As far as I am concerned, as long as Windows 10 is on this "WaaS" release schedule, it is unfit for purpose. While the ability to turn off updates and otherwise control them in the manner that all previous Windows versions could is a necessary thing for 10 if it is to become fit for purpose, it wouldn't be enough in and of itself. With each build essentially being a new version of Windows, the 18 months of support that each one gets is woefully short. Even if you install a new build on the day it is released, you'll be completely unsupported and forced to upgrade in a year and a half, even if you have the ability to turn off update checking and to pick and choose which ones to install.

          What would be needed here is something like LTSB for end users, but MS tries to tell us that LTSB is only for very specialized use cases like ATMs and POS machines, not for general-purpose PCs even within the corporate environment that has access to LTSB. No, the rest of us can't have that because we "need" to have all of the wonderful "features" MS wants to force on us to justify WaaS in the first place. MS didn't ask us what we need... they're telling us what we need. That, in a nutshell, is the problem.

          1. Jim in Hayward

            I have windows 10 professional upgrade installed on a 2008 Dell Core 2 Duo, 4GB ram, 256GB SSD 15" laptop. I use a utility I found to Show/Hide Windows Updates. As of today I am still successfully running Version 1607, having avoided the Creators and Fall Creators feature updates. I manually control when to check for updates (which will install automatically if it finds any). Of course I do a full backup to Acronis before I click that check for updates button. After every update I run that utility to verify that the 1709 Feature Update remains hidden.

            What a PAIN, right?? But it's success! LOL.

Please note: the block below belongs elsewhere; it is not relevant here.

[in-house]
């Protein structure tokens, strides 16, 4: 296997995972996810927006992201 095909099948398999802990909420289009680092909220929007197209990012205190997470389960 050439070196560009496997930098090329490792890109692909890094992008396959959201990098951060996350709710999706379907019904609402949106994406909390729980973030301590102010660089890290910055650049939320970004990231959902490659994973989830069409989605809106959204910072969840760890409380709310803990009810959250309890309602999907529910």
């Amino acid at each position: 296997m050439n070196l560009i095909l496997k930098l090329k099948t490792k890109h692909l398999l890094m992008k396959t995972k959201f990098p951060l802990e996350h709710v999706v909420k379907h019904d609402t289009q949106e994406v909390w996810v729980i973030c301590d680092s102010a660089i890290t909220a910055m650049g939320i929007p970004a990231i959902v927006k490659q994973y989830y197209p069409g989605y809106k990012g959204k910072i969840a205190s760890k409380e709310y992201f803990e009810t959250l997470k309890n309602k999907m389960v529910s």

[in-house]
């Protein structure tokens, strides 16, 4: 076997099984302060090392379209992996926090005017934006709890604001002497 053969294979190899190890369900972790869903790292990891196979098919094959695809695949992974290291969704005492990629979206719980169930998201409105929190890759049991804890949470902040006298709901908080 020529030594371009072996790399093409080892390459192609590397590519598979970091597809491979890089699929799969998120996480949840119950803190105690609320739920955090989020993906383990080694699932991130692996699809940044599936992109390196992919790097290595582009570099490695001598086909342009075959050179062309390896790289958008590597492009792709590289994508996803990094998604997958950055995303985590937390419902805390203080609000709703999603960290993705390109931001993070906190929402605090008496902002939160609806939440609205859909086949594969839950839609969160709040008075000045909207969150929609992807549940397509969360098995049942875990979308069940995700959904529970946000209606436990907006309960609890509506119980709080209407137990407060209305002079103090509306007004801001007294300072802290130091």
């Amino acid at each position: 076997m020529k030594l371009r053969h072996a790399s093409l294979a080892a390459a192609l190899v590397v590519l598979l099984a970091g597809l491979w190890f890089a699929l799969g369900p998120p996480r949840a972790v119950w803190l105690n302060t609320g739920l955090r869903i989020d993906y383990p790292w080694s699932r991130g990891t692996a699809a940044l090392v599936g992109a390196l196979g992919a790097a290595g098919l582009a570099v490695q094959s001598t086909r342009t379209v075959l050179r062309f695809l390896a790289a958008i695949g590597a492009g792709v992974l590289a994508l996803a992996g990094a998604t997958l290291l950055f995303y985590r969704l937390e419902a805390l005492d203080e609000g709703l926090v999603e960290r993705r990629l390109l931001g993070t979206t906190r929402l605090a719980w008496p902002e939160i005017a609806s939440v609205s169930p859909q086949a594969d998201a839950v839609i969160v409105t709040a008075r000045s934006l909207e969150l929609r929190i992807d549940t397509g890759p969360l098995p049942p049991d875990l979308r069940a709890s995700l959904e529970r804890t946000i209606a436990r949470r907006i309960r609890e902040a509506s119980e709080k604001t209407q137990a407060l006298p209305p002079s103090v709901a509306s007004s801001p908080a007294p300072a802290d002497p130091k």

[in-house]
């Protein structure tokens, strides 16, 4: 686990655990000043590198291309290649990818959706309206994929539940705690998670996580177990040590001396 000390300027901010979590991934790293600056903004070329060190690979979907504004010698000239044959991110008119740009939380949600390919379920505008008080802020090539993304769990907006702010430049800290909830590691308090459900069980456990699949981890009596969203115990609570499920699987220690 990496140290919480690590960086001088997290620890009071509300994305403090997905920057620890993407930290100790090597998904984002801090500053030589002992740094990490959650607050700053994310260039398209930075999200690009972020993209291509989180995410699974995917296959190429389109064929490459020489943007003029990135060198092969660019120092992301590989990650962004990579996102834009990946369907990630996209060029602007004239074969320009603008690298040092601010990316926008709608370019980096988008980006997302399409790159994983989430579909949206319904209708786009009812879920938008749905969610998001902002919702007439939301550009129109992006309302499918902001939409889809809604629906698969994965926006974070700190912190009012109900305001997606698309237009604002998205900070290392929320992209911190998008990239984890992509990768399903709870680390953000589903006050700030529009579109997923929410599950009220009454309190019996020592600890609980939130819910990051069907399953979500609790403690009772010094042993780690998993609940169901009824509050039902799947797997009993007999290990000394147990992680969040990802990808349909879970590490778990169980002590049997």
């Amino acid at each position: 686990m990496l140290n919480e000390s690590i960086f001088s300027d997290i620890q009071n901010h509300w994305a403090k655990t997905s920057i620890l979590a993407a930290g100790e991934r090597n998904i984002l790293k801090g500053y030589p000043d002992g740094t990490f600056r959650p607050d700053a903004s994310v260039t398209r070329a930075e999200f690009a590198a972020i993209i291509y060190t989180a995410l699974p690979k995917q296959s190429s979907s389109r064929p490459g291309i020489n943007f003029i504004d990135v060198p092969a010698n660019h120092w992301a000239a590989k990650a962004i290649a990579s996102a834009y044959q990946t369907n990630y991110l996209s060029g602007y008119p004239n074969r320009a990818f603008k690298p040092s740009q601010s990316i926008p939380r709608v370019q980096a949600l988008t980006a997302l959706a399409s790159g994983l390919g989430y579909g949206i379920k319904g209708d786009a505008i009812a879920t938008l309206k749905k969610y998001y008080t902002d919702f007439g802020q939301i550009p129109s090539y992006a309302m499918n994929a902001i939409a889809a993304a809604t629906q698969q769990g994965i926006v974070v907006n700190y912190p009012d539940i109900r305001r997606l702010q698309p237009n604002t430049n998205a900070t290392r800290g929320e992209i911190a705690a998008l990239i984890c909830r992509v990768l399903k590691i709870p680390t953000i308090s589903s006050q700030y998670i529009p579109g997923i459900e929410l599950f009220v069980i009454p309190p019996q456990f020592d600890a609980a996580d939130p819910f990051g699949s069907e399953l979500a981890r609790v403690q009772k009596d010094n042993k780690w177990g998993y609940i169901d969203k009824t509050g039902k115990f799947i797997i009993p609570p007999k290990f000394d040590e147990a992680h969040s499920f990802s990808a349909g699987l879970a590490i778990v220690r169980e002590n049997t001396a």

5. Dwarf Silver badge

    Effort

    Must have taken a lot more effort to produce the app than it would to just give an off button that does what it says

    We still don’t trust you and therefore won’t use the product.

    My data is mine, not yours.

    1. sabroni Silver badge

      Re: My data is mine, not yours.

      And Google's, obviously.

      1. VinceH Silver badge

        Re: My data is mine, not yours.

        "And Google's, obviously."

        Sure. Unless you take steps to limit it - there are ways and means. They probably still get some data from me, but it's nowhere near as much as they could get if I just shrugged my shoulders and accepted what they do.

      2. JohnFen Silver badge

        Re: My data is mine, not yours.

        But this discussion is about Microsoft. That Google is also awful on these issues is irrelevant.

      3. Trevor_Pott Gold badge

        Re: My data is mine, not yours.

        "And Google's, obviously."

        Fuck off with your whataboutism. Who are you, Sean Hannity?

        Jibbers garlic-covered Crabst...

  6. Anonymous Coward
    Anonymous Coward

    So... They are both doing it

    Microsoft and Apple OS's sending telemtary to the mothership that is.

    Perhaps the biggest questions are then:-

    - is what happens to that data and is it anonomyzed and how long is it kept

    - Ok, but what is in this data? Does in include my inside leg measurement and the last call I made to my bit on the side?

    - Do you sell that data to 3rd parties?

    And specifically to MS

    - Why, oh why, oh why have you made it so hard to block and why do you make us go through even more hoops after every set of patches to block it again?

    1. Anonymous Coward
      Anonymous Coward

      Re: So... They are both doing it

      " - is what happens to that data and is it anonomyzed and how long is it kept"

      Obviously it's used to improve your Windows Experience.

      "- Ok, but what is in this data? Does in include my inside leg measurement and the last call I made to my bit on the side?"